Archive for May, 2012
If you were underwhelmed by the middling specs of Sony’s past toughphones, you might want to take a look at the latest pair to join the 2012 Xperia family. First up, the Xperia go houses a 3.5-inch 480 x 320 display with a dual-core 1GHz processor, powering the (unfortunately still) Gingerbread interface. Sony has reiterated that Android 4.0 will find its way to both new devices. The Xperia go also throws in a 5-megapixel camera and the same wet finger tracking seen on the Xperia Active, which will mean the phone can be steered during underwater adventures. You be able to pick from white, black and yellow color options when the phone arrives in Q3 this year.
The Xperia acro S bumps the screen resolution up to 720p, slathered across a 4.3-inch surface, alongside a 12-megapixel camera and dedicated shutter button. It appears to be the global version of the Japan-only Xperia acro HD and arrives PlayStation-certified. Like the Xperia go, it totes IP55 and IP57 ratings for dust and water resistance, plus NFC capability of Sony’s SmartTags. The Xperia acro S will land in black, white and pink color options — but we’re still waiting to hear more precise availability details. Video tours for both handsets are right after the break.
ASUS’s seven-inch MeMo tablet has just ducked under the FCC’s gates, but some benchmark results for a purported Google and ASUS team-up could tally with the same device. According to the listing, the Google Asus Nexus 7 will arrive with NVIDIA’s quad-core Tegra 3 CPU, clocked at 1.3 GHz, while that (presumably) 7-inch screen packs a 768 x 1280 resolution. The hardware specs end there, but thanks to some investigation by Android Police and Rightware, it appears that this mystery tablet is running Android 4.1 — possibly the version number for Android’s next iteration, Jelly Bean. There are several more hints adding credence to these benchmark results, including the fish-based “grouper” codename, which follows the Stingray moniker that was handed to the Motorola Xoom ahead of its reveal. We’re just itching to know whether it’ll still manage a sub-$300 price-tag.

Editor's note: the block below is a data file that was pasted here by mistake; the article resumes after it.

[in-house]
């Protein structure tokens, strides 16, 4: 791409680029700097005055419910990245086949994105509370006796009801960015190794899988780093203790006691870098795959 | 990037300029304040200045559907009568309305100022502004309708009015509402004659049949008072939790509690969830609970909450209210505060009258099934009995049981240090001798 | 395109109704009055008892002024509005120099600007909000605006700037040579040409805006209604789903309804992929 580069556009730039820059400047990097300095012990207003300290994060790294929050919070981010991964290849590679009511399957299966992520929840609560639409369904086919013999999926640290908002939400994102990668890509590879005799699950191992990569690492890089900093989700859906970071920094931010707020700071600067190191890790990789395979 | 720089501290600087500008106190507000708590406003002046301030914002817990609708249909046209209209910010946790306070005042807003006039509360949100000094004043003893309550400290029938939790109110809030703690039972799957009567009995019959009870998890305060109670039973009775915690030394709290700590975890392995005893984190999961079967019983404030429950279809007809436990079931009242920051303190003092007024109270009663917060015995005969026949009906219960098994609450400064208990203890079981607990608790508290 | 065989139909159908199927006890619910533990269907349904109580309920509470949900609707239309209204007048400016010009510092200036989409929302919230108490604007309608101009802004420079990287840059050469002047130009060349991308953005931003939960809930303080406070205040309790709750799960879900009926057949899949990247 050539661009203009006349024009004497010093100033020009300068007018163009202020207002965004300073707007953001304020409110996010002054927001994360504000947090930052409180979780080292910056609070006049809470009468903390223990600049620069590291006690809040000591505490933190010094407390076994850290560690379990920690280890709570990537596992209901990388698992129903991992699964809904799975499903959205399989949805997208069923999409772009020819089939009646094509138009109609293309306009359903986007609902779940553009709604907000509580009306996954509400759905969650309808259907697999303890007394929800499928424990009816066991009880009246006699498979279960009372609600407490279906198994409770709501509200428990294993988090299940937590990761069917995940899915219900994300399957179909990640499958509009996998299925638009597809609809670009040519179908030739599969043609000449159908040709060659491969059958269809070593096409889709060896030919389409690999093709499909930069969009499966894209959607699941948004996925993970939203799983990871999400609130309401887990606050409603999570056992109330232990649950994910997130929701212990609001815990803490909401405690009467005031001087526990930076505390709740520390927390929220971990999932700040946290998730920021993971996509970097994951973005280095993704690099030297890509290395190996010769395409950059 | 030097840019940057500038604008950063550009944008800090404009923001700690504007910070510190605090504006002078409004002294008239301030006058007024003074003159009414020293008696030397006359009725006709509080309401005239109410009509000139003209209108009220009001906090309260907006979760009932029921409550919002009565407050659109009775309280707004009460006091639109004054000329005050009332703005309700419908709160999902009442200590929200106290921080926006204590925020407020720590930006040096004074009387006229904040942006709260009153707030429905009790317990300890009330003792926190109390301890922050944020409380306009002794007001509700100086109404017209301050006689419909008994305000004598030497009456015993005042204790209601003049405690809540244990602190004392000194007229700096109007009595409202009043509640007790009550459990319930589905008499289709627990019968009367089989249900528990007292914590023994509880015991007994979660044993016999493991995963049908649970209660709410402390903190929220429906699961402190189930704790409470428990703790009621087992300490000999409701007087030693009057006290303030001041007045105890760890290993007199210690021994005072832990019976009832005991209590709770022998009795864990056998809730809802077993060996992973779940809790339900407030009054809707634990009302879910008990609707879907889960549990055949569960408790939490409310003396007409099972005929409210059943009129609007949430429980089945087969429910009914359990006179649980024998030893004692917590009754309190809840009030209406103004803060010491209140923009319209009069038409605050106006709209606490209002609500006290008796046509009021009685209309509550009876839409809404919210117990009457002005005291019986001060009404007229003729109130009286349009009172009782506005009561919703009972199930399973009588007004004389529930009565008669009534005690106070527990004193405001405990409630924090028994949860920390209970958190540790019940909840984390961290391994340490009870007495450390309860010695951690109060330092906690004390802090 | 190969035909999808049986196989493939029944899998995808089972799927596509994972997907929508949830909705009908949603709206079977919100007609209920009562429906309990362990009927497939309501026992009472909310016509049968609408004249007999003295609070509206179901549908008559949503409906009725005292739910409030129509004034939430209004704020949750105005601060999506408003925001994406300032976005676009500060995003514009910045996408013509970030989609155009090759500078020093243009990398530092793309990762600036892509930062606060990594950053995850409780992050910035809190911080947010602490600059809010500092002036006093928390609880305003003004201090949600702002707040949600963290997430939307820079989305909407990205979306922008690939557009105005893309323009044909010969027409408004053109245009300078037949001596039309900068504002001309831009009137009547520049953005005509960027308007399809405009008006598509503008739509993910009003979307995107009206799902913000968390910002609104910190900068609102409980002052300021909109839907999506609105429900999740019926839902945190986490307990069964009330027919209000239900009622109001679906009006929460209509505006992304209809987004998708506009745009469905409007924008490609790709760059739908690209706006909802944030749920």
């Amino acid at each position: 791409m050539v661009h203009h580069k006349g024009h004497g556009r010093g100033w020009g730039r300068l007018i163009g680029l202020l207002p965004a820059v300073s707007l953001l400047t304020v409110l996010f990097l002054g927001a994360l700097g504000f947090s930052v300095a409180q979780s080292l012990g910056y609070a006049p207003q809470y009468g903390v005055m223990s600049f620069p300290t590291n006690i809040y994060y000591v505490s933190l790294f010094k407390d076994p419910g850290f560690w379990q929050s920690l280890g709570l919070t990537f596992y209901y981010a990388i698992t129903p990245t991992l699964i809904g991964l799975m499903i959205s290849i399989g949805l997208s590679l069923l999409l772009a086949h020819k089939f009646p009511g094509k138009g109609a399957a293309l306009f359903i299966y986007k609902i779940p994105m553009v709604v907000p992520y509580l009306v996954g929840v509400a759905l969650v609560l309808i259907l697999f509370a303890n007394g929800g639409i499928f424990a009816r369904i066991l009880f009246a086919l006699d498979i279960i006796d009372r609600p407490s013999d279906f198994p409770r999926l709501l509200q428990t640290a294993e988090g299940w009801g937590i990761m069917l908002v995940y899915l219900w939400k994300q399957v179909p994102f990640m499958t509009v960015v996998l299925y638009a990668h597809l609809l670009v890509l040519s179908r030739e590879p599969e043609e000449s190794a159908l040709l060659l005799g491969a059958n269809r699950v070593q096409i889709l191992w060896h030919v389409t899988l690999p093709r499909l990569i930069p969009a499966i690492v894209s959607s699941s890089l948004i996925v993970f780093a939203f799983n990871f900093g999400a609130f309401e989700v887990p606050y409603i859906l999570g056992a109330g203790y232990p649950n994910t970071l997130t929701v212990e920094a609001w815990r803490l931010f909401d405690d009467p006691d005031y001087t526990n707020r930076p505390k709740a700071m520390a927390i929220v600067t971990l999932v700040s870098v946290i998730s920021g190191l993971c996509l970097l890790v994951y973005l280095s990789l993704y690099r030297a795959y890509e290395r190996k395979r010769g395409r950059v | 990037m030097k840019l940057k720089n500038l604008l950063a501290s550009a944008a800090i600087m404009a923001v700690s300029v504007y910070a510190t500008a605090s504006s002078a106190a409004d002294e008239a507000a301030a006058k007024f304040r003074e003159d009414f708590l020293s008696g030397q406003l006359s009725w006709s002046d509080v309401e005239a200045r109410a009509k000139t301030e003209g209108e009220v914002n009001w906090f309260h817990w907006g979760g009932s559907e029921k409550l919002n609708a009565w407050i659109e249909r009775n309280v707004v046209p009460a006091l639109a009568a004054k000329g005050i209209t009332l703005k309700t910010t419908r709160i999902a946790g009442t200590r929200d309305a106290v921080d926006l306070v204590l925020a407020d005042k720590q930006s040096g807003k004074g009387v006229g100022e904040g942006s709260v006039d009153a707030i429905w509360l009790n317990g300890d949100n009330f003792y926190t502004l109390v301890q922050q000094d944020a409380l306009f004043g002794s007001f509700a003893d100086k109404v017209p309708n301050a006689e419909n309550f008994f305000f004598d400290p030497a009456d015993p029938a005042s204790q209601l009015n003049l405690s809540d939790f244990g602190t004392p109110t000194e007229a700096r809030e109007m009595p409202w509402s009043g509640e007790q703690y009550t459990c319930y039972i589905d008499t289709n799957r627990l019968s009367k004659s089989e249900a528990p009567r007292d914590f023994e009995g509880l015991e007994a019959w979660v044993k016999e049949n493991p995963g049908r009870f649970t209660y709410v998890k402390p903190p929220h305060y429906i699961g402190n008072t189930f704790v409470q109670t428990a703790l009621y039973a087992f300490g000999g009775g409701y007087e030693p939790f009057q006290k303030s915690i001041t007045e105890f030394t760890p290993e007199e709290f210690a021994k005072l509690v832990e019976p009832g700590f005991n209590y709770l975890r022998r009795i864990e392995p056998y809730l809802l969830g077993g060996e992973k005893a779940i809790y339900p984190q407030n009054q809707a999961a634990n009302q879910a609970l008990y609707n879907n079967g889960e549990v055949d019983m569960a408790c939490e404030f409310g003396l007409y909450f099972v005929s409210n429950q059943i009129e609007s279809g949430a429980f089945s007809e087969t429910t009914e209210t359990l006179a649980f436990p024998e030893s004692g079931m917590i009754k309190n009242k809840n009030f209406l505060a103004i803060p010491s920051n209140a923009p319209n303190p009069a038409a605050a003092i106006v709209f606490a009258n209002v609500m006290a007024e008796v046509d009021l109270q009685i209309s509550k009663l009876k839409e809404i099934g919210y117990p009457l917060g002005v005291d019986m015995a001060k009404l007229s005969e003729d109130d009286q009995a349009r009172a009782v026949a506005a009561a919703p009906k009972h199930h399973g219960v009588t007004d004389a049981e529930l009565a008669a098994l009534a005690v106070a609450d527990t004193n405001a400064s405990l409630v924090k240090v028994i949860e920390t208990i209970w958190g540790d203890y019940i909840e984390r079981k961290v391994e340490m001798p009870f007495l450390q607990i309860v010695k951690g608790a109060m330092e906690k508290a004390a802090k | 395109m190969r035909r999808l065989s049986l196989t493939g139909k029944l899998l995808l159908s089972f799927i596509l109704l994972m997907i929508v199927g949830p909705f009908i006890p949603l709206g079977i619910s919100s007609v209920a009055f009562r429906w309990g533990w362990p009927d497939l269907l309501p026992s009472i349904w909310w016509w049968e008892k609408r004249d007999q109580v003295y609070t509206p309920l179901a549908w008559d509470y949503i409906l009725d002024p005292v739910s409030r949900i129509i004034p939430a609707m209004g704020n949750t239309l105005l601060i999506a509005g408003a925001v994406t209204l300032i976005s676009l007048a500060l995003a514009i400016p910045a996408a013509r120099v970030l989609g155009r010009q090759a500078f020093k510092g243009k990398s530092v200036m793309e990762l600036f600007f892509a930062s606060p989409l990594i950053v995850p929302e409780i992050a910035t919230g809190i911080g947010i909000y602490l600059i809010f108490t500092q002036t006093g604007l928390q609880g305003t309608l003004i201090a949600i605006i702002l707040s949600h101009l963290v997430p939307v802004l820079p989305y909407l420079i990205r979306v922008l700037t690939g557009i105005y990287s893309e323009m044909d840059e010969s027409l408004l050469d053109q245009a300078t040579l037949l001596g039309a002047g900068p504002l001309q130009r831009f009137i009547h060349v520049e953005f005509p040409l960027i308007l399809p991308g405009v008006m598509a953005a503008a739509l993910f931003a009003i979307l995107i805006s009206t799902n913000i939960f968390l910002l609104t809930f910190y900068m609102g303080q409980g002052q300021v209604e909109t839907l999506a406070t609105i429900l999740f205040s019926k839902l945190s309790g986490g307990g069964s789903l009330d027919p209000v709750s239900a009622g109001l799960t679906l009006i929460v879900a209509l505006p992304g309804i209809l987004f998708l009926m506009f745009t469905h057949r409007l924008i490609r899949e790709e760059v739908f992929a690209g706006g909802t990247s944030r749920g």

SOURCE via Android Police
Ytai Ben-Tsvi’s IOIO board is quite the hit with the Android-hacking DIY crowd. But, that doesn’t mean there isn’t room for improvement on the $50 dev board. A second-gen version is in the works that adds the ability to connect to a computer as a USB device (not just as a host) or via Bluetooth, without the need for an intermediary controller like an Arduino. Perhaps most exciting for those interested in tinkering with DIY Android phone accessories, is the plan to cut the price of the new IOIO. How much less the next version will cost isn’t clear yet, but even just $5 could make a major difference. For more details check out Ytai’s blog post at the source link.
SOURCE via Ytai Ben-Tsvi
Google might be in trouble for how it handled an earlier raid by South Korean officials over antitrust concerns. Insiders claimed to AllThingsD that the country’s Fair Trade Commission stormed Google’s Seoul offices again on May 28th after the company allegedly stonewalled the investigation in suspicious ways. Among the accusations, Google supposedly deleted files and asked staff to work from home rather than face inquiries. The FTC’s goal was still to answer complaints from local search firms Daum and NHN that Google was unfairly making it difficult to use a non-Google search engine in Android. Google still says it’s cooperating with regulators, but the assertions if they’re accurate would paint a different picture. They certainly don’t alleviate pressure in the US over similar subjects.